Article Text

How well do doctors think they perform on the General Medical Council's Tests of Competence pilot examinations? A cross-sectional study
  1. Leila Mehdizadeh1,
  2. Alison Sturrock1,
  3. Gil Myers1,
  4. Yasmin Khatib2,
  5. Jane Dacre3
  1. 1Division of UCL Medical School, University College London, London, UK
  2. 2Barts and the London School of Medicine and Dentistry, Centre for Psychiatry, Queen Mary University of London, London, UK
  3. 3Division of UCL Medical School, University College London, London, UK
  1. Correspondence to Dr Leila Mehdizadeh; l.mehdizadeh{at}


Objective To investigate how accurately doctors estimated their performance on the General Medical Council's Tests of Competence pilot examinations.

Design A cross-sectional survey design using a questionnaire method.

Setting University College London Medical School.

Participants 524 medical doctors working in a range of clinical specialties between foundation year two and consultant level.

Main outcome measures Estimated and actual total scores on a knowledge test and Observed Structured Clinical Examination (OSCE).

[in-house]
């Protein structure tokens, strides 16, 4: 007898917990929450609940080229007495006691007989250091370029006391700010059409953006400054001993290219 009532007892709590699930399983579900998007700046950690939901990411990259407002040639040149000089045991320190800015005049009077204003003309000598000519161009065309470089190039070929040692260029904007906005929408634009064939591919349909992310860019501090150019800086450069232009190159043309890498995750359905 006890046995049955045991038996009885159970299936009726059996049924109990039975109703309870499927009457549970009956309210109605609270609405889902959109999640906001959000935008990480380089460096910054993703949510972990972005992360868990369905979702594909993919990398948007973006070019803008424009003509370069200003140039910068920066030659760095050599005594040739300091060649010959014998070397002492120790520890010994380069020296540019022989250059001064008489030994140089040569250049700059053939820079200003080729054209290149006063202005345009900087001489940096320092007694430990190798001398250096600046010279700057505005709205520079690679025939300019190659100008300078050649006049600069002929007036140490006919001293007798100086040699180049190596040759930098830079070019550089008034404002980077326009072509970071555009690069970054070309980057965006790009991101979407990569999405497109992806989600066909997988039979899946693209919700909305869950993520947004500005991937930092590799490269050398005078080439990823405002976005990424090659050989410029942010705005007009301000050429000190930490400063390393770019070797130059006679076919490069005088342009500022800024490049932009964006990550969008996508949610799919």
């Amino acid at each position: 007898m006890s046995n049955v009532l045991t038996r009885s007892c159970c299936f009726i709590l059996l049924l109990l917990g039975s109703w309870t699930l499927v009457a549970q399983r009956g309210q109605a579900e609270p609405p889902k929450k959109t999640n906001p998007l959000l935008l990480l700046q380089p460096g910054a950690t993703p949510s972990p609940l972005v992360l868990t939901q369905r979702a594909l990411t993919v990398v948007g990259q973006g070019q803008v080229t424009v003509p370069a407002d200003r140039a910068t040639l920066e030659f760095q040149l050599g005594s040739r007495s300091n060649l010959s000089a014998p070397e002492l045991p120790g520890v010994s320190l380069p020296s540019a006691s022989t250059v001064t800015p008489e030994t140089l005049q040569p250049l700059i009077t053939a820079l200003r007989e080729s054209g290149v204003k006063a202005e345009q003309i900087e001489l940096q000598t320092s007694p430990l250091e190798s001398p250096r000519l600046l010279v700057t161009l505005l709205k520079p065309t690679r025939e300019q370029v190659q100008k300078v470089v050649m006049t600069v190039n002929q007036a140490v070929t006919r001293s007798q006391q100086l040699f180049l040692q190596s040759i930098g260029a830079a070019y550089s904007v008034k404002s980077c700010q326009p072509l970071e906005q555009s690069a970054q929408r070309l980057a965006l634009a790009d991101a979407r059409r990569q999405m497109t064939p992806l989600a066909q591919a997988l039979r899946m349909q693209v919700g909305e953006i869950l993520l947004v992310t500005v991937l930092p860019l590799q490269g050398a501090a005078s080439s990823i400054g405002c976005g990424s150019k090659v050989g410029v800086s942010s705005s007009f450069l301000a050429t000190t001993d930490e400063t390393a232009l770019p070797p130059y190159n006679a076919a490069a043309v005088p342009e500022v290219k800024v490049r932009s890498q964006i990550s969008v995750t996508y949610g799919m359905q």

Results The pattern of results for OSCE performance differed from the results for knowledge test performance. The majority of doctors significantly underestimated their OSCE performance. Whereas estimated knowledge test performance differed between high and low performers. Those who did particularly well significantly underestimated their knowledge test performance (t (196)=−7.70, p<0.01) and those who did less well significantly overestimated (t (172)=6.09, p<0.01). There were also significant differences between estimated and/or actual performance by gender, ethnicity and region of Primary Medical Qualification.

Conclusions Doctors were more accurate in predicating their knowledge test performance than their OSCE performance. The association between estimated and actual knowledge test performance supports the established differences between high and low performers described in the behavioural sciences literature. This was not the case for the OSCE. The implications of the results to the revalidation process are discussed.

  • Education & Training (see Medical Education & Training)
  • Medical Education & Training
  • Statistics & Research Methods

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